As more consumers download mobile apps to their smartphones, tablets and other devices, venture capital investors are competing to buy stakes in startup developers that they hope will eventually become multi-billion dollar companies.
While the mobile media industry today arguably has as much promise as the Internet sector had in the late nineties, the onslaught of venture capital into the app space is allowing a handful of startups to raise money at dot-com bubble-like valuations.
There are no tales of irrational exuberance like Pets.com or theGlobe.com just yet. However, some companies are raising tens of millions of dollars in financing before earning a dime or delivering their first apps to market.
Here are five apps that are helping their developers raise what one day might be recalled as an obscene amount of money. Of course, if any of these apps knock it out of the park, these investments could also become the biggest bargains of the century.
"It's a crowdsourced visual representation of life," co-founder Bill Nguyen told VentureWire.
Two years ago Nguyen sold online music company LaLa Media to Apple (AAPL) for $80 million. Because of Nguyen’s pedigree and the app’s state-of-the-art technology, Color Labs was able to go to market having already raised $41 million from several blue chip investors. One of the company’s investors, Sequoia Capital, invested $25 million. This is twice as much as the firm invested in Google (GOOG) during its early days in the late nineties.
Color can currently be downloaded for free. Nguyen told VentureWire that the company’s plan to make money is not really complete and that the focus is on “advanced technology and the amazing penetration of smartphones already."
One of the darlings of the 2011 South by Southwest Music and Media Conference, GroupMe is a free group messaging application for the iPhone, BlackBerry and Android devices. The New York-based company, which was founded last year, has raised $11.5 million to fund its service that allows small opt-in groups to send text messages, share images and send locations to one another.
Earlier this month, more than 2 million messages were sent to users attending or keeping up with SXSW activities. The company’s venture capital investors include Khosla Ventures, General Catalyst Partners and First Round Capital.
Although not as trendy as photo sharing and group-based messaging, iPad textbooks are getting more than a passing grade from financial and strategic investors. San Francisco-based Inkling publishes dozens of interactive textbooks in the fields of business, economics, and biological science. Traditional publishers McGraw-Hill (MHP) and Pearson (PSO) recognized Inkling’s ability to include video, 3D graphics and social collaboration into their titles and recently led a multi-million investment round in the company. This follows a first round of financing that include Sequoia Capital, Felicis Ventures and Kapor Capital.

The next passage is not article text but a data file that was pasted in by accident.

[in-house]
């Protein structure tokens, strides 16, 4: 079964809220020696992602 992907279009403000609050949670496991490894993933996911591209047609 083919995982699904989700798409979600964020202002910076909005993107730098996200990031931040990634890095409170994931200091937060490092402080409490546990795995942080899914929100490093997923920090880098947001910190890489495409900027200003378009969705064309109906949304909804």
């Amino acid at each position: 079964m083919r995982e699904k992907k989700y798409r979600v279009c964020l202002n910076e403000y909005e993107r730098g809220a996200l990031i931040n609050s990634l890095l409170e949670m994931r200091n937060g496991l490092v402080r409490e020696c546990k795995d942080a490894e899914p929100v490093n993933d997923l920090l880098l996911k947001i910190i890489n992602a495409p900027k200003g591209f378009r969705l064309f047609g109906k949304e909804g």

The Inkling app is free to download, and then offers the ability to individual chapters or entire books.
This free iPad app turned a lot of heads last summer when it debuted with $10.5 million in financial backing from Kleiner Perkins, Facebook co-founder Dustin Moskovitz, actor Ashton Kutcher and others. Flipboard does a brilliant job turning posts from Facebook friends and people you follow on Twitter into magazine-like reading displays and photo albums. The Palo Alto-based company is so well regarded, that, according to All Things Digital, it is now out raising a second round of financing “at an eye-popping $200 million valuation.”
Not bad for a company with no revenue yet.
A mobile chat service similar to GroupMe, Kik was such a favorite among BlackBerry users that Research In Motion (RIMM) booted the app off its platform as it was taking market share away from the BlackBerry Messenger service. No worries. Earlier this month, the company raised $8 million from Union Square Ventures and others. Kik’s new iPhone and Android updates were also well-received by the SXSW crowd.
Union Square Partner Fred Wilson, also an investor in Twitter and Zynga, told VentureBeat that the app will satisfy anyone with a need for speed.
“(The) product is fast, so frickin’ fast, way faster than anything [on] the market,” he said. “It starts with speed.”